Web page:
It’s not unusual to be concerned about side effects of a vaccine, especially a new one. But don’t forget: Side effects after COVID-19 vaccination “are normal signs that your body is building protection,” according to the Centers for Disease Control and Prevention (CDC). We talked with some Oregon medical professionals about their vaccination experiences.
“I got my [second] shot at about 2 p.m., and at about 2 a.m. that night, 12 hours later, I woke up with chills and I knew I had a fever,” said Dr. Jennifer Lincoln of Providence St. Vincent Medical Center (pictured, right). “When I felt these symptoms, I got excited because I knew it was my immune system doing what it’s supposed to do.”
For Cindy Shields, a respiratory therapist at Providence St. Vincent Medical Center, the second dose of the COVID-19 vaccine caused chills, headache and fatigue for a couple of days.
“I was expecting some side effects to occur,” Shields said. “I think I would have been concerned as to whether my body was building immunity if I had not had any.”
Dr. Jennifer Huang, assistant professor of pediatric cardiology at OHSU, said her second dose of COVID-19 vaccine also caused a pronounced reaction.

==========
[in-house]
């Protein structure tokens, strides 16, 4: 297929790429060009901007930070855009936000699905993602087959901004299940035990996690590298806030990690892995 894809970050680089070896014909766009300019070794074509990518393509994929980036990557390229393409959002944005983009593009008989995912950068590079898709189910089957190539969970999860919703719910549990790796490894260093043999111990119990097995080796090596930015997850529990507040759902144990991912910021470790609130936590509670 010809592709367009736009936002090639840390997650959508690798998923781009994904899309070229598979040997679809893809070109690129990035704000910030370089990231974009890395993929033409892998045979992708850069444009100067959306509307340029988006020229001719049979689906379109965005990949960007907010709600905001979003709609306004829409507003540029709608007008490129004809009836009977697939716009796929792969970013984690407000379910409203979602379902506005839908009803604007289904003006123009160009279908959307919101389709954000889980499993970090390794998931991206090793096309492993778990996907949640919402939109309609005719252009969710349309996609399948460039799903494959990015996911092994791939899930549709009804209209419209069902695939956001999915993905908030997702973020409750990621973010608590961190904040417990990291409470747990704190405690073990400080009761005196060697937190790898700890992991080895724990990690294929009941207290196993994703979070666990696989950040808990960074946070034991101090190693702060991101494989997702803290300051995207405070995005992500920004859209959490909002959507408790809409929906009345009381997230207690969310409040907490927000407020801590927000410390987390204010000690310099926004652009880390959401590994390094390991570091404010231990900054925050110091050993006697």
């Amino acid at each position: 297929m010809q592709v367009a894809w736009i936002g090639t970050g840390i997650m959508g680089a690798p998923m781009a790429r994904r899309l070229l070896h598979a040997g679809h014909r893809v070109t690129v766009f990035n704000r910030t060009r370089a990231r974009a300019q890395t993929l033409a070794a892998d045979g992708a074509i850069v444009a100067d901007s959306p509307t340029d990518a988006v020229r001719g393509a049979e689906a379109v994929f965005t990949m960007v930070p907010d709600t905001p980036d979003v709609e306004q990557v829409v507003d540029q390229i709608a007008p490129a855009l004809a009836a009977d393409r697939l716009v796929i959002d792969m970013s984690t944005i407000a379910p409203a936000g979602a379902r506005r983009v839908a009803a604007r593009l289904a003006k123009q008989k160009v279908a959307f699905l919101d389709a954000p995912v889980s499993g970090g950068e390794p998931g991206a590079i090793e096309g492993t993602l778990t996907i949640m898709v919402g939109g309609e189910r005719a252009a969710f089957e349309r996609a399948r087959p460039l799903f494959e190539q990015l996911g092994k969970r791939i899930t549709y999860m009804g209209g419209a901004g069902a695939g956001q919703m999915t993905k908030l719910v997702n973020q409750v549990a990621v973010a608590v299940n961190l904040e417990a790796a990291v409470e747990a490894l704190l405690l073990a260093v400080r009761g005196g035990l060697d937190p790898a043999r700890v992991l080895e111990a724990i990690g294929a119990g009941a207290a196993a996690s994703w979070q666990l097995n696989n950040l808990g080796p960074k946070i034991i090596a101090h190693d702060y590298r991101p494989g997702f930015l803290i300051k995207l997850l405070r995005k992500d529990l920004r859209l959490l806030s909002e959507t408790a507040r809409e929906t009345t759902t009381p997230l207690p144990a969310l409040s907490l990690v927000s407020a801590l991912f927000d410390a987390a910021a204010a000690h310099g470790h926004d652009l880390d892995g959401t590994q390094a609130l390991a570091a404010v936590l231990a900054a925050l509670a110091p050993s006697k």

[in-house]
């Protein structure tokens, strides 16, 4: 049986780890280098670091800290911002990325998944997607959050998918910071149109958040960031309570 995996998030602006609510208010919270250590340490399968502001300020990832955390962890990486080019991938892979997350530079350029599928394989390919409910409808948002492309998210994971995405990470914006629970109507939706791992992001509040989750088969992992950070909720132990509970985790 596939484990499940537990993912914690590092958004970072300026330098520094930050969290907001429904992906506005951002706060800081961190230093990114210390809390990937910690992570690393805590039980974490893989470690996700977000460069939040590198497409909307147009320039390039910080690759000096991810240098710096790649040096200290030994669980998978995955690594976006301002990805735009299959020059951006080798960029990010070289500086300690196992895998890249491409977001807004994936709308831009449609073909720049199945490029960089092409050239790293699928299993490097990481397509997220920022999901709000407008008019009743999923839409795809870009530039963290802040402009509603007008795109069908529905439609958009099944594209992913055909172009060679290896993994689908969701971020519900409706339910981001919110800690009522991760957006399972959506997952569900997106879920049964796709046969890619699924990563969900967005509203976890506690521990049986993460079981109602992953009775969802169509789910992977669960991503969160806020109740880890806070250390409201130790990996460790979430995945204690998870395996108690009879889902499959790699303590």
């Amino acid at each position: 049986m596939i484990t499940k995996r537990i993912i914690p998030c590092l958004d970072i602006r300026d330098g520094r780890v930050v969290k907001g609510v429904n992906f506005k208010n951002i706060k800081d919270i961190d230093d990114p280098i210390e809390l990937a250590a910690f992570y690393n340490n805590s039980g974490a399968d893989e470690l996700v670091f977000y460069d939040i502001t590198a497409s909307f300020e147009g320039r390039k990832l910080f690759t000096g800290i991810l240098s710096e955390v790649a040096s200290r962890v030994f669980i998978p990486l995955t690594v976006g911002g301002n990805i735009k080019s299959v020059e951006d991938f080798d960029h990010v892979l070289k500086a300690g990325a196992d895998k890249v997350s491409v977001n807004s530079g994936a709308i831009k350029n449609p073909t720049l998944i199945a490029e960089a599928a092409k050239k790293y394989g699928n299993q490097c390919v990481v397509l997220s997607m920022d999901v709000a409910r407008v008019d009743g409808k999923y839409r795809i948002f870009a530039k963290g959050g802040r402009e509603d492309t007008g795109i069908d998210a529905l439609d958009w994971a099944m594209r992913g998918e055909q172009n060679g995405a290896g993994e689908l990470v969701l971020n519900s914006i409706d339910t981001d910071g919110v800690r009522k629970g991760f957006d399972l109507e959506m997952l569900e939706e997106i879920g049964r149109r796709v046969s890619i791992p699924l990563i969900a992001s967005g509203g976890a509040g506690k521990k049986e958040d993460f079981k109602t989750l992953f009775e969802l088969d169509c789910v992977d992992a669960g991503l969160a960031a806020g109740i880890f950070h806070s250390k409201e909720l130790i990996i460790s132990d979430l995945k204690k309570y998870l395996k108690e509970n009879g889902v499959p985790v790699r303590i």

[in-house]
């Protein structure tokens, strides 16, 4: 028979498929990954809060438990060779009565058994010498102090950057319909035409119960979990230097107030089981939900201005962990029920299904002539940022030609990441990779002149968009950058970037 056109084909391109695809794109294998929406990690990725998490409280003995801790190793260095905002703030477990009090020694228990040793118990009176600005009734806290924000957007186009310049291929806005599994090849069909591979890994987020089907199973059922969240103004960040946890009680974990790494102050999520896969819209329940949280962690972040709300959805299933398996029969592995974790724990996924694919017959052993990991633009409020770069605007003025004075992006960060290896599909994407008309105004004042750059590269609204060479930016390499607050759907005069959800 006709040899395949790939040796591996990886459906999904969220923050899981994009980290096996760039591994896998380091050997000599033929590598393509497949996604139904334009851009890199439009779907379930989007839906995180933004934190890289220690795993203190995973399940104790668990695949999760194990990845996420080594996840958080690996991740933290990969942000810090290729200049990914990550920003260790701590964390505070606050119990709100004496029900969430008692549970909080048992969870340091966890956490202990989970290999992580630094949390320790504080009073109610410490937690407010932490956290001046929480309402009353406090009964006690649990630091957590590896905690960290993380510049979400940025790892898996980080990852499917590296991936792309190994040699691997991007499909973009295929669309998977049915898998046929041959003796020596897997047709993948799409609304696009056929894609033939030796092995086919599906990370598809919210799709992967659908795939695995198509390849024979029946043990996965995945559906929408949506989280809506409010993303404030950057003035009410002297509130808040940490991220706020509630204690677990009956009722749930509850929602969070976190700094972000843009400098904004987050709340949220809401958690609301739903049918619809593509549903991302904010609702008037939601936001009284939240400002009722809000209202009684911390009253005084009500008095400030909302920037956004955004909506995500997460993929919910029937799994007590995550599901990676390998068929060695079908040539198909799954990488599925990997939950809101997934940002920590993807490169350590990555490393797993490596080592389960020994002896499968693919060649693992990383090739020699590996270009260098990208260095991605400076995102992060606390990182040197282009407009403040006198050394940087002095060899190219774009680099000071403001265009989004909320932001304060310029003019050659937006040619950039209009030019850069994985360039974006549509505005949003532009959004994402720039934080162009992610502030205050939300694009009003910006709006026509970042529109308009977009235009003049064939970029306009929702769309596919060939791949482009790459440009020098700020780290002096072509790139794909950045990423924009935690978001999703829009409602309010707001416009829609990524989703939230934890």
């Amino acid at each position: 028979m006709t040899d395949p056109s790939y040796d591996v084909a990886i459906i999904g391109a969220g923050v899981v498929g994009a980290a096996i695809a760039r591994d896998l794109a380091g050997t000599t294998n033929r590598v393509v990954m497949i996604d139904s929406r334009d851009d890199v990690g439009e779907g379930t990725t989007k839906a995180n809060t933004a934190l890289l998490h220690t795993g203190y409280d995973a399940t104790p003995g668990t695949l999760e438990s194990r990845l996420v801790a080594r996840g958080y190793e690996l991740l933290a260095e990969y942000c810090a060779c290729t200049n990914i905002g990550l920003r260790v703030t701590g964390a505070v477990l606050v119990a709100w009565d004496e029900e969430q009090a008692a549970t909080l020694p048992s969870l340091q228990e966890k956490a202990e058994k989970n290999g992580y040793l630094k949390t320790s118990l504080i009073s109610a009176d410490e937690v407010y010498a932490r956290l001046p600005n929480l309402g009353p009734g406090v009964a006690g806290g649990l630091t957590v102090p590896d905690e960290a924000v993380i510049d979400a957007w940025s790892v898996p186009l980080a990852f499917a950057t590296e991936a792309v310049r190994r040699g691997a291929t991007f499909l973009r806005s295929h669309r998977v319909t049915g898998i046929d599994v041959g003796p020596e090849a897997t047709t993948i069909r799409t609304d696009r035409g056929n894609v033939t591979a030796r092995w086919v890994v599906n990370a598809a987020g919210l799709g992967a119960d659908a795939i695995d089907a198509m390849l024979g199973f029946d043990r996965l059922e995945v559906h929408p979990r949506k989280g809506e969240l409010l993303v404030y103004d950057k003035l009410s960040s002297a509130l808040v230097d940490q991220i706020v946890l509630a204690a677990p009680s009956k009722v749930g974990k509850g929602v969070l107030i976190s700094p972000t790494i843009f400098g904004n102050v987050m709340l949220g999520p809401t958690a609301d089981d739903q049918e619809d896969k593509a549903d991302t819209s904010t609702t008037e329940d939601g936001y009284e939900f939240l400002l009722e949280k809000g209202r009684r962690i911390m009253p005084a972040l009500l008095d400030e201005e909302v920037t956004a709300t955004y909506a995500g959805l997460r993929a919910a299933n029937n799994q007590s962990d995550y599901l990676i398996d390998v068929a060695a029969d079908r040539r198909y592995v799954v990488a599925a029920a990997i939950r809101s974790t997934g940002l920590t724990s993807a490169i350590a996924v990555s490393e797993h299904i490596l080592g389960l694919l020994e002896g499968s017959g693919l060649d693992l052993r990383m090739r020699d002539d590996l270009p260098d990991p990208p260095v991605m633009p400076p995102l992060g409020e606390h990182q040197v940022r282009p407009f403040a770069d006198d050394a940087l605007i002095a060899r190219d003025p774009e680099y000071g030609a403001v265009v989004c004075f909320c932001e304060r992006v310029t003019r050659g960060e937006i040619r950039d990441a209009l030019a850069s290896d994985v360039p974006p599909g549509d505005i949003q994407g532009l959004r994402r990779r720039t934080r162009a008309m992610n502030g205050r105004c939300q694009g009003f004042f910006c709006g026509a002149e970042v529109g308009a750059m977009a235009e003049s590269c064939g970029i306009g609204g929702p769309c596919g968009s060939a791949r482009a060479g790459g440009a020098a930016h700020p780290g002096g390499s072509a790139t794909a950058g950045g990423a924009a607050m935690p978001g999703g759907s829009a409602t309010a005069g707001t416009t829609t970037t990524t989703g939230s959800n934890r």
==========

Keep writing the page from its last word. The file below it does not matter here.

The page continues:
“I just had about 24 hours of fevers and chills and a little bit of nausea,” said Dr. Huang, “The way I thought of it, it just meant that the first vaccine had been effective.”
The reactions, while uncomfortable, proved to be temporary. All three recovered within 36 hours.
“There is no way to describe the sense of relief of being able to take control as health care providers,” said Dr. Lincoln.
“I consider the discomfort I experienced a minor inconvenience as compared to the devastation that I have seen from many who contract the disease,” Shields said.
“Even with the side effects, I’d do it again,” Dr. Huang said. “I had a great sense of relief once I got the second shot.”
To learn more about the COVID-19 vaccine and when you’ll be eligible, visit our COVID-19 Vaccine web page.
This article first appeared in the Feb. 18, 2021 issue of Oregon Coronavirus Update.